I love this approach to splitting up user story value by considering vertical slices through the technical solution.
Iterative and incremental development is a tricky art to master. Delivering very small increments of value takes some practice. With iterative development we must be happy to frequently revisit areas of the system that we are building as we learn more about them, which is quite different from the traditional approach (broad and shallow engineering versus narrow and deep).
This is where I believe the Agile Manifesto authors were coming from when they spoke about “Simplicity, the art of maximising the amount of work not done“. Implementing the simplest technical solution in order to deliver value quickly. It does not necessarily constitute the final solution, and it certainly does not mean “quick and dirty”. We still need code quality (unit/integration/acceptance tests), and the goal is to have a usable system. Something we ourselves would be happy to use and would be able to provide feedback on.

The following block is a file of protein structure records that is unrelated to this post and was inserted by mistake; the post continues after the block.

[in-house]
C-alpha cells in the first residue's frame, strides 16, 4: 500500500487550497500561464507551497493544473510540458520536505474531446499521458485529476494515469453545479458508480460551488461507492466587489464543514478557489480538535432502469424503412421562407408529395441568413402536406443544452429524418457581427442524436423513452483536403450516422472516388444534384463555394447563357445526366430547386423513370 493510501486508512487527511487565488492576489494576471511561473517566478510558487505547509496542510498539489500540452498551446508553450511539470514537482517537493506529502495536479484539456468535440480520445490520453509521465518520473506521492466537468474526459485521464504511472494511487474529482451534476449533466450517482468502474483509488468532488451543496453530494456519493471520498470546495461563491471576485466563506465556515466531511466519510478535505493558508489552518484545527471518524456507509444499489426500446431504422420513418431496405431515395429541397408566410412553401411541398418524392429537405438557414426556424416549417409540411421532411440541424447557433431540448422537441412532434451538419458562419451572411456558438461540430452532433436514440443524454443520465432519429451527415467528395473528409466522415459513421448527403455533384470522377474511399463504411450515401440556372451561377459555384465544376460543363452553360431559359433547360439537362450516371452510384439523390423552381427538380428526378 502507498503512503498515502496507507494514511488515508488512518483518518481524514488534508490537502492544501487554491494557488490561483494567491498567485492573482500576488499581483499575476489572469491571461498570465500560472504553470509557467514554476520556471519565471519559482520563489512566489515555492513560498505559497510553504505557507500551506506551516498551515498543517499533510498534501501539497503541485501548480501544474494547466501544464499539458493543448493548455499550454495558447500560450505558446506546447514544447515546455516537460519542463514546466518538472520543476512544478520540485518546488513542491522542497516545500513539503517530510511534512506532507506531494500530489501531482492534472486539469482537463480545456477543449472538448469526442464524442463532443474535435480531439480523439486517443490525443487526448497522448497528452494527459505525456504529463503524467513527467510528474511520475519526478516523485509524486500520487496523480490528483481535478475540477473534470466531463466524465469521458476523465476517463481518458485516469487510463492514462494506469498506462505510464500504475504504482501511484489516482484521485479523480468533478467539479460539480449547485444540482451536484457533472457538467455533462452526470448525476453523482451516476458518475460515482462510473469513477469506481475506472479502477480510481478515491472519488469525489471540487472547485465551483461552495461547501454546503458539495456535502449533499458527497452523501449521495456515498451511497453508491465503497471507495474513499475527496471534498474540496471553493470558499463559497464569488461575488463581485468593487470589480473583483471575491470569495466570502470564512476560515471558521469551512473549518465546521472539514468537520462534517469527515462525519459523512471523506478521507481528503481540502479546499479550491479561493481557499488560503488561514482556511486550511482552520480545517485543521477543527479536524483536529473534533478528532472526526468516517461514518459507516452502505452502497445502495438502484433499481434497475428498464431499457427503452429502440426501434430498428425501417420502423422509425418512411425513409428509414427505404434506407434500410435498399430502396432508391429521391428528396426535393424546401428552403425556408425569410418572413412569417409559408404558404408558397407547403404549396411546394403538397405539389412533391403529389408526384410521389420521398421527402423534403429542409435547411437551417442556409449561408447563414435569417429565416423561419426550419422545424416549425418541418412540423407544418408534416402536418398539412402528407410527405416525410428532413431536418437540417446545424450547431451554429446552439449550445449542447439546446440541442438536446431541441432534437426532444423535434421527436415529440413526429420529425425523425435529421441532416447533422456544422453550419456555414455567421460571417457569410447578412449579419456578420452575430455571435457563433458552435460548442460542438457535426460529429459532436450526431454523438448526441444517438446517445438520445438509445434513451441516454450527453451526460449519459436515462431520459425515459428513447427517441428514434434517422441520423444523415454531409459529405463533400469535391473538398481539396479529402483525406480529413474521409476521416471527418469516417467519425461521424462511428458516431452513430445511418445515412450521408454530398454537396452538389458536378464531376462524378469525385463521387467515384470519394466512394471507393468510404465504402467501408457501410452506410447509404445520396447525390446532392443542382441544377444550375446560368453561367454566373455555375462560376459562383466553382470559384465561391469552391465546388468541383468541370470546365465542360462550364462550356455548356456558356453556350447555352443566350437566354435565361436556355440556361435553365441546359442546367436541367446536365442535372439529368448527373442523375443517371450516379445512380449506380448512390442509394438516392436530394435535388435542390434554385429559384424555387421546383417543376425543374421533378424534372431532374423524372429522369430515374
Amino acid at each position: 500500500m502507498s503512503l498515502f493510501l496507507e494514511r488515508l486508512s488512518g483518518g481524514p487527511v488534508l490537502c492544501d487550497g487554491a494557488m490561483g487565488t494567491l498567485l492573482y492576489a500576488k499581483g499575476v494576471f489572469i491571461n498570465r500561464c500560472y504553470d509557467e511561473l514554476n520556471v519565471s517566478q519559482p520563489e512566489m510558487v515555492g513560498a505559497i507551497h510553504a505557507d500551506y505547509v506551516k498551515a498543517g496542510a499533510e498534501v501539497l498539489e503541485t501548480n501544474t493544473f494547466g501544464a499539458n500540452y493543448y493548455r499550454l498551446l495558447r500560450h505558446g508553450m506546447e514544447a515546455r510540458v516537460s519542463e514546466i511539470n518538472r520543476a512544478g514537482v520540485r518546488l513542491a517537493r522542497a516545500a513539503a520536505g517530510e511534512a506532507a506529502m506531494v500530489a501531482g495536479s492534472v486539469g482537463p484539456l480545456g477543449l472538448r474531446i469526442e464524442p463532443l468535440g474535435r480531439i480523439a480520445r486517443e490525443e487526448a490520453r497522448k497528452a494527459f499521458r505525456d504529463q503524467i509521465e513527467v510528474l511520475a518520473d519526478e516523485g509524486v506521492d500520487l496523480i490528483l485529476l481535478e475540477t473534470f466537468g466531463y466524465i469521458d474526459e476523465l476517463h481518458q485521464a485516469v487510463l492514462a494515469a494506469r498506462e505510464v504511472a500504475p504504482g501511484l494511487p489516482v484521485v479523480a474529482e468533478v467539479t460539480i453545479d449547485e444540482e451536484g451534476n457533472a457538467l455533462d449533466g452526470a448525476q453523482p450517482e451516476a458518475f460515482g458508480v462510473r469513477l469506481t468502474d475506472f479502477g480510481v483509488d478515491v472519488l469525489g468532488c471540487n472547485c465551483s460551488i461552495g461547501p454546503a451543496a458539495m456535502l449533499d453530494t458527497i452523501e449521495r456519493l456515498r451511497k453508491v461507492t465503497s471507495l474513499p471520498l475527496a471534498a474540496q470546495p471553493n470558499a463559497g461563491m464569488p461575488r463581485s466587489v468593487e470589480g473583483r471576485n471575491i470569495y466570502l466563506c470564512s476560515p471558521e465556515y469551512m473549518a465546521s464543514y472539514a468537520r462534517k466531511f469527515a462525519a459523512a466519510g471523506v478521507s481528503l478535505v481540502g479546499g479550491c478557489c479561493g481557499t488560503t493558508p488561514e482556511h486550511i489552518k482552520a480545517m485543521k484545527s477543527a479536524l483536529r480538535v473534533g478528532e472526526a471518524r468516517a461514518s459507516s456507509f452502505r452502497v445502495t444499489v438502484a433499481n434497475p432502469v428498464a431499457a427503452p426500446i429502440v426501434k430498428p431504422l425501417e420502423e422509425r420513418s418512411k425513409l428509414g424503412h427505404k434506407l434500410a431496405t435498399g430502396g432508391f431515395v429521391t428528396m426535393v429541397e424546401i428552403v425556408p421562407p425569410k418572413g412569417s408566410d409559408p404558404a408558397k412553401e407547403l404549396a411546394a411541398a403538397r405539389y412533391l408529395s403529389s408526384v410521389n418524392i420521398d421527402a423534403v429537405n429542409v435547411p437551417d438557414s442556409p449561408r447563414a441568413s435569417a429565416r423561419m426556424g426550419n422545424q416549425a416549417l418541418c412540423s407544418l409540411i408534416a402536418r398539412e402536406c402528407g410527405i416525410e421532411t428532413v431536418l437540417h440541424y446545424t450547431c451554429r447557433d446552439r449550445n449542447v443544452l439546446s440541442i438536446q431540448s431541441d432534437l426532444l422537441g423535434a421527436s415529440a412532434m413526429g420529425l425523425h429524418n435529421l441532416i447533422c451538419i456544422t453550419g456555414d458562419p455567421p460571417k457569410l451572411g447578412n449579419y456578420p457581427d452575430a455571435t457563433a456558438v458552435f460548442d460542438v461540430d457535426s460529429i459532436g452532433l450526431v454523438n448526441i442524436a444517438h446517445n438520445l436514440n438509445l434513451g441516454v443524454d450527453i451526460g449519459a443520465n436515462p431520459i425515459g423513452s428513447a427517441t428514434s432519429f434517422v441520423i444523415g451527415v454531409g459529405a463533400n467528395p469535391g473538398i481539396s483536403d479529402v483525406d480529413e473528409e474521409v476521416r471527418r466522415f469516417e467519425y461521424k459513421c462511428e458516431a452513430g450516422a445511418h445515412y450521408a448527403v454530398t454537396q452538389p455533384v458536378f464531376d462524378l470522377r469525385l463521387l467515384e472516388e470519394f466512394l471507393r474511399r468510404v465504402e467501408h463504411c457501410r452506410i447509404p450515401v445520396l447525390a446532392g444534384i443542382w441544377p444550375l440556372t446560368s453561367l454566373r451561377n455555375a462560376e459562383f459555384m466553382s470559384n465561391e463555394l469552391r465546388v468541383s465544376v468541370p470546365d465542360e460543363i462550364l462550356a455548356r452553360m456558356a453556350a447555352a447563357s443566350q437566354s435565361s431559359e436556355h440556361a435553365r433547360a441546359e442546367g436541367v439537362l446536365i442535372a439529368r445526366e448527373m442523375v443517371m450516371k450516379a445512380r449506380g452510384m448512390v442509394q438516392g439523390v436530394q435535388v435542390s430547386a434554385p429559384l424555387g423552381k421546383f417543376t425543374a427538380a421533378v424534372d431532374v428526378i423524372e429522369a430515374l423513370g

But for an individual user story we are simply trying to meet the goal of that story in the quickest and simplest way possible while providing an acceptable technical solution to meet that purpose. If the code is simple and maintainable we can easily build upon it if required, and the required architecture will evolve as we both iterate and increment.
So we want stories as small as possible (no more than a couple of days of work) and with the simplest acceptable solution under the covers. A good way of looking at it is “what’s the minimum amount of code I need to write to pass the acceptance tests?” (this approach of course leads naturally into the worlds of TDD and BDD, which I encourage you to read more about).
Working this way enables us to get early feedback on the feature and decide whether to invest more effort (via more stories) for that feature, thus allowing the flexibility for the product owner to prioritise a different area of the system if (s)he so wishes.
Some further reading about splitting user stories:
Have a great weekend everyone. Perhaps consider making the goal of your Sprint Planning meeting on Monday to split your stories down even smaller using some of the excellent techniques available. The benefits are numerous.